North Carolina's season: high hopes to bad dream

Tar Heels are in 5-7 hole, may not earn NCAA berth

Men's notebook

College Lacrosse

April 21, 2005|By Gary Lambrecht | Gary Lambrecht,SUN STAFF

North Carolina senior attackman Jed Prossner did not anticipate being in this place. Nor did coach John Haus or anyone else associated with the Tar Heels, who were widely expected to make a run at an NCAA championship.

Instead, Carolina, which returned five of its top six scorers from a team that made it to the tournament's quarterfinals a year ago, began a losing habit in March and needs to pull off the highly improbable just to get into the NCAA tournament.

A year after making their first NCAA tournament after a five-year drought and after being picked to win the Atlantic Coast Conference, the Tar Heels are 5-7, winless against the ACC and fighting for their postseason lives.

The only way Carolina can survive is to avoid another loss. That means beating No. 2 Duke in the ACC tournament semifinals in eight days (6 p.m.) at M&T Bank Stadium, then beating the winner of the Virginia-Maryland (8:30 p.m.) semifinal in the title game (3:30 p.m.) on May 1.

Can you say long shot?

"It's unbelievable how we've put ourselves in a position like this. It's something I've been pondering for a while," said Prossner, the McDonogh graduate and first-team All-American.

"We haven't blended as a team. Some of us have played well. Others haven't played to their potential. Coming into the season, we thought we were a lot better than we are. Obviously, we're not."

At the top of the list of what ails Carolina is a midfield that has failed miserably on offense. Prossner and attackmen Ryan Blair and Mike McCall have combined for 70 goals and 41 assists.

Going into last night's regular-season finale at Colgate - a 12-6 win - seven Tar Heels middies - seniors Bryant Will (Dulaney) and Lance Zimmerman (Gilman), juniors Andrew McElduff and Kyle Henderson and freshmen Ryan Walterhoefer (Boys' Latin), Nick Tintle and Rob Driscoll - had combined to score 26 goals.

That's as many as Prossner has produced and two fewer than McCall.

No wonder the Tar Heels, who managed to beat No. 6 Cornell last month, got off to a 2-7 start, their worst in 38 years, and tumbled out of the Top 20.

"Everybody talks about the goals you have as a group," Haus said. "But I think we lost sight that we had to become a team [first]."

Navy tries again

No. 5 Navy, which came close to knocking off Johns Hopkins during its surprising ride to the NCAA title game in 2004, will take another shot at the top-ranked Blue Jays on Saturday. The Midshipmen could pose the last regular-season threat to Hopkins' unblemished record.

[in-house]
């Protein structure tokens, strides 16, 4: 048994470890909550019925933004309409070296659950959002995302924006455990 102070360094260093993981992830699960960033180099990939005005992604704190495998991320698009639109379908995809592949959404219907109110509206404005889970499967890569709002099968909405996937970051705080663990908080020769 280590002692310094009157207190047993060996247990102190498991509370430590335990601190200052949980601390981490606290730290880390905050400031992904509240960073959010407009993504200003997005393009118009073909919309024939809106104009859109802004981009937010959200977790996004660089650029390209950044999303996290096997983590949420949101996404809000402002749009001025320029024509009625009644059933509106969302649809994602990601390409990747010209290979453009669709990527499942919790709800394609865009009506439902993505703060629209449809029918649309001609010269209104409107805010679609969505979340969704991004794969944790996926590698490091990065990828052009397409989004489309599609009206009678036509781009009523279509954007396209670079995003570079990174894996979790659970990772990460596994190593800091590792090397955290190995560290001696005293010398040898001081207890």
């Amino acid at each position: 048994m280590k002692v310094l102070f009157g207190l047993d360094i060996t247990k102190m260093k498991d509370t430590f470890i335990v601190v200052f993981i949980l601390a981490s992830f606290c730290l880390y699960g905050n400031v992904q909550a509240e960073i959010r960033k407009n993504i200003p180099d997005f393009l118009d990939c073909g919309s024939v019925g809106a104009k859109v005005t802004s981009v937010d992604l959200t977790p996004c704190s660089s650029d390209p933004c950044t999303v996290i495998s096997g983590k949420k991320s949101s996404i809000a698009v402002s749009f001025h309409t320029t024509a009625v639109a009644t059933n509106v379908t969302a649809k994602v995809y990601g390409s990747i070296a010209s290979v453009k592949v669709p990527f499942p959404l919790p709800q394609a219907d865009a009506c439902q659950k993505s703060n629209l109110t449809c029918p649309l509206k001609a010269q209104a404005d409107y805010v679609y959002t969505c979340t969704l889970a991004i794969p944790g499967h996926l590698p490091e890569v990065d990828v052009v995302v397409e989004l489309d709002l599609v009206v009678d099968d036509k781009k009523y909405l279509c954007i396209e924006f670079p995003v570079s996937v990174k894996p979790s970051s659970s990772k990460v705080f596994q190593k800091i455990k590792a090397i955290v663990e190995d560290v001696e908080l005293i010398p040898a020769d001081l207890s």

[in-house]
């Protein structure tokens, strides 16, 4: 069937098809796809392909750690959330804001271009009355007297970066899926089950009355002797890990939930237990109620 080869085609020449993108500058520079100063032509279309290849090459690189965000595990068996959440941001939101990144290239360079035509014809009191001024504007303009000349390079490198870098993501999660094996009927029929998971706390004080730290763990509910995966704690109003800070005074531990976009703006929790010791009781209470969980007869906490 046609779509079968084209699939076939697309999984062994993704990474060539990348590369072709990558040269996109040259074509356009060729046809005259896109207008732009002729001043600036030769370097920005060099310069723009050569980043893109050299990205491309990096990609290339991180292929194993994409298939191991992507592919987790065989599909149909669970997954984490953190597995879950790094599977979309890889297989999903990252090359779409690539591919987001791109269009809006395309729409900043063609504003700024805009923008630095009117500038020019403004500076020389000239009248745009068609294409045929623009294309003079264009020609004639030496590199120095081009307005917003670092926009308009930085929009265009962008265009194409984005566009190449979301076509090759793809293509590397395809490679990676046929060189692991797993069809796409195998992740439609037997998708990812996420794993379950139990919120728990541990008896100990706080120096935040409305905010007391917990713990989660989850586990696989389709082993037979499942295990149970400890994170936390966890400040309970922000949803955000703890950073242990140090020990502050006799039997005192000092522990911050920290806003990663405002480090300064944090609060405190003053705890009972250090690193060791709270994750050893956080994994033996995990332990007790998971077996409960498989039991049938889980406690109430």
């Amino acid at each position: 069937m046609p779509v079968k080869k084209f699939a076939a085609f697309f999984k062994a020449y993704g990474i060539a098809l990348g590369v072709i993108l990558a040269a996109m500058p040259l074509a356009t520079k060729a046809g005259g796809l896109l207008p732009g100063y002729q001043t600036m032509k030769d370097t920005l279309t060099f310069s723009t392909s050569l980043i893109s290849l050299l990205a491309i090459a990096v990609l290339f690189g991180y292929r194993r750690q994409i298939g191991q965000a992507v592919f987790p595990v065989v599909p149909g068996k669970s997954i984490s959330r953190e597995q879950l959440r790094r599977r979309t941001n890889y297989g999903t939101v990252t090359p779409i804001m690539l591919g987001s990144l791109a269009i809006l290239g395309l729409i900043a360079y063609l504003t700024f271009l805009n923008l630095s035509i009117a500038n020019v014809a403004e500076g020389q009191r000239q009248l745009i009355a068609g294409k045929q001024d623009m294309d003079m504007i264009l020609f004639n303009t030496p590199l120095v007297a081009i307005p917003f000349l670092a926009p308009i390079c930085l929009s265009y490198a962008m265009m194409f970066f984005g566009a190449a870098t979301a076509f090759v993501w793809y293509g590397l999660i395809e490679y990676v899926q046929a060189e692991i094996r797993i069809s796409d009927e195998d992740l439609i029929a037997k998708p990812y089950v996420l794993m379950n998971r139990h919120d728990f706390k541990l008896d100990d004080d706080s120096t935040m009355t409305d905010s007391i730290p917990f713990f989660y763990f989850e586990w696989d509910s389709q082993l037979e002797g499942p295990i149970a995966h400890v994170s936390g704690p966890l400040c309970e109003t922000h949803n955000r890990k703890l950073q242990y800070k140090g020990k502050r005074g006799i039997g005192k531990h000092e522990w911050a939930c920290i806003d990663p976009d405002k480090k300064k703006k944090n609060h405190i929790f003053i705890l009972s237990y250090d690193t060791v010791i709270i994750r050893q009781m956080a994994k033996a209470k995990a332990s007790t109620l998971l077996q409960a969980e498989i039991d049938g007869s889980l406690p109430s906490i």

The Mids have reversed course with back-to-back victories over Maryland and Army, sewing up a berth in the NCAAs.

And with Army's victory over Holy Cross on Tuesday, Navy has secured the top seed andhome-field advantage throughout the four-team, Patriot League tournament, which will be played April 29 and May 1.

A victory at Hopkins would be a huge reversal of fortune for Navy. The Mids have lost 30 consecutive games to the Blue Jays and have not won at Homewood Field since 1969.

Small consolation

When he agreed to reschedule a snowed-out game against visiting, 17th-ranked Denver to Sunday, Virginia coach Dom Starsia worried about how the No. 4 Cavaliers would bounce back after a huge game at Duke a day earlier.

But after Duke administered a 17-2 beating - the most lopsided loss during Starsia's 13-year tenure - Virginia had to scramble to avoid a weekend sweep. In a game that featured four ties and three lead changes, the Cavs beat Denver, 9-6, then licked the wounds incurred in Durham.

"I think everybody that traveled played [at Duke]. Even our backups were horrendous. There was nowhere to turn," said Starsia, who gave the team two days off before resuming practice yesterday.

The week ahead

No. 1 Johns Hopkins (9-0)

Schedule: vs. No. 5 Navy, Saturday, 1 p.m.

Skinny: Freshman attackman Kevin Huntley has started the past four games and ranks second on the team with 14 goals. Freshman midfielder Paul Rabil has started the past five games and leads the team with 15 goals. Five players have scored at least 11 goals each. Hopkins has outscored its opponents in the first quarter, 27-9.

No. 5 Navy (9-2)

Schedule: at No. 1 Johns Hopkins, Saturday, 1 p.m.

Skinny: Junior midfielder Steve Looney is no longer excellent and underrated, just excellent. Looney, who ranks second on the team with 18 goals and leads the Mids with 47 ground balls, is the Patriot League's Offensive Player of the Week for the second time in 2005.

No. 10 Maryland (5-5)

Schedule: at No. 16 Fairfield, Saturday, 1 p.m.

Skinny: Maryland has averaged barely six goals during its 1-4 slide, and the Terps could be in trouble today. Fairfield, 9-2, which upset Notre Dame on Sunday and has achieved its highest ranking ever, has won seven straight and has a hot goalie in sophomore Michael Kruger (Calvert Hall).

No. 13 Towson (8-3)

Schedule: vs. No. 18 Hofstra, Saturday, 7:30 p.m.

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